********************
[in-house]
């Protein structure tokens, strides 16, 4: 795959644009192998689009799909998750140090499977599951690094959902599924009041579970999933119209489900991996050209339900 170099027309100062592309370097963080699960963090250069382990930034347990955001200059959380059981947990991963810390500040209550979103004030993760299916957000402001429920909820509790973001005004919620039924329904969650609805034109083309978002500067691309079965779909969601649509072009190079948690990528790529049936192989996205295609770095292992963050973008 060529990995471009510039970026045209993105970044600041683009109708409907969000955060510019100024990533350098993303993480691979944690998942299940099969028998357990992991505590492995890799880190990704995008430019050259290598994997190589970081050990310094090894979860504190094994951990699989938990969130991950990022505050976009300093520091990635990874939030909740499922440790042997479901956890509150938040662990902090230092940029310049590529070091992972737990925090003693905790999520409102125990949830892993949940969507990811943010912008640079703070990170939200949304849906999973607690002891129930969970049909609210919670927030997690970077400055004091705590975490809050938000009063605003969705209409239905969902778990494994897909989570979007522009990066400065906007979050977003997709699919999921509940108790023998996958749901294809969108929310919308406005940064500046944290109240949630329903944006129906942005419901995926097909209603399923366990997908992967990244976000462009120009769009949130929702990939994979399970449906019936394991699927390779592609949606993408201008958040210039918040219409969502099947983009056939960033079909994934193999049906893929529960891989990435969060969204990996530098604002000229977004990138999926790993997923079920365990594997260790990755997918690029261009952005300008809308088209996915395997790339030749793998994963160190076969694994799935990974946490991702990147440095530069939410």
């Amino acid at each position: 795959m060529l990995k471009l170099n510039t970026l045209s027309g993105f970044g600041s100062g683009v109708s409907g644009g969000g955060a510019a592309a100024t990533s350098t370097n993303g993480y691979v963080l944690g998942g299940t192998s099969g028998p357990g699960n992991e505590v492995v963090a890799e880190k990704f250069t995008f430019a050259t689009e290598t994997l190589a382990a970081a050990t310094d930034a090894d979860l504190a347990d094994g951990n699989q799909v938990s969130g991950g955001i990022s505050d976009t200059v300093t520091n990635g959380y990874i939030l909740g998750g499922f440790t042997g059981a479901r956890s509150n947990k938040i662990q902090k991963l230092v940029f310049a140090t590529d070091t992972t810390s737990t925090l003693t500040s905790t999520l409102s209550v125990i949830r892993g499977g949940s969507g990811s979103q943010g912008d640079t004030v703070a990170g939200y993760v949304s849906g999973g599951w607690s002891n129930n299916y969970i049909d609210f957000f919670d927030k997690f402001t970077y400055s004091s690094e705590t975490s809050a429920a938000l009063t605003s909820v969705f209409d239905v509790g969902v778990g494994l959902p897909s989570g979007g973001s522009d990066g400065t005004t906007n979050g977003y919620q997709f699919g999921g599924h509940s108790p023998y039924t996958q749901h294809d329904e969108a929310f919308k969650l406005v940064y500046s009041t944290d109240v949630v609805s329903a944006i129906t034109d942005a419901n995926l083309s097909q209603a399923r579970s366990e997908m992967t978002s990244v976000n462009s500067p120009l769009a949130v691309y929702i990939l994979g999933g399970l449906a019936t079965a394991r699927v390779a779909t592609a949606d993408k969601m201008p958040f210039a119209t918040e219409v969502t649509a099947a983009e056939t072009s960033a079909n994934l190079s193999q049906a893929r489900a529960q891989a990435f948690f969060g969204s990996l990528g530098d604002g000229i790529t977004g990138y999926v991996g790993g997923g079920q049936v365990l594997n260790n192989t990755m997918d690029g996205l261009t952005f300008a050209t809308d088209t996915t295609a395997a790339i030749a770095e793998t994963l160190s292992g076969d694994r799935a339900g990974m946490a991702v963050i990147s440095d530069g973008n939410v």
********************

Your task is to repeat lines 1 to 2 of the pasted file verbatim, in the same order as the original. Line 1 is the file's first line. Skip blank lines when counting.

[in-house]
């Protein structure tokens, strides 16, 4: 795959644009192998689009799909998750140090499977599951690094959902599924009041579970999933119209489900991996050209339900 170099027309100062592309370097963080699960963090250069382990930034347990955001200059959380059981947990991963810390500040209550979103004030993760299916957000402001429920909820509790973001005004919620039924329904969650609805034109083309978002500067691309079965779909969601649509072009190079948690990528790529049936192989996205295609770095292992963050973008 060529990995471009510039970026045209993105970044600041683009109708409907969000955060510019100024990533350098993303993480691979944690998942299940099969028998357990992991505590492995890799880190990704995008430019050259290598994997190589970081050990310094090894979860504190094994951990699989938990969130991950990022505050976009300093520091990635990874939030909740499922440790042997479901956890509150938040662990902090230092940029310049590529070091992972737990925090003693905790999520409102125990949830892993949940969507990811943010912008640079703070990170939200949304849906999973607690002891129930969970049909609210919670927030997690970077400055004091705590975490809050938000009063605003969705209409239905969902778990494994897909989570979007522009990066400065906007979050977003997709699919999921509940108790023998996958749901294809969108929310919308406005940064500046944290109240949630329903944006129906942005419901995926097909209603399923366990997908992967990244976000462009120009769009949130929702990939994979399970449906019936394991699927390779592609949606993408201008958040210039918040219409969502099947983009056939960033079909994934193999049906893929529960891989990435969060969204990996530098604002000229977004990138999926790993997923079920365990594997260790990755997918690029261009952005300008809308088209996915395997790339030749793998994963160190076969694994799935990974946490991702990147440095530069939410």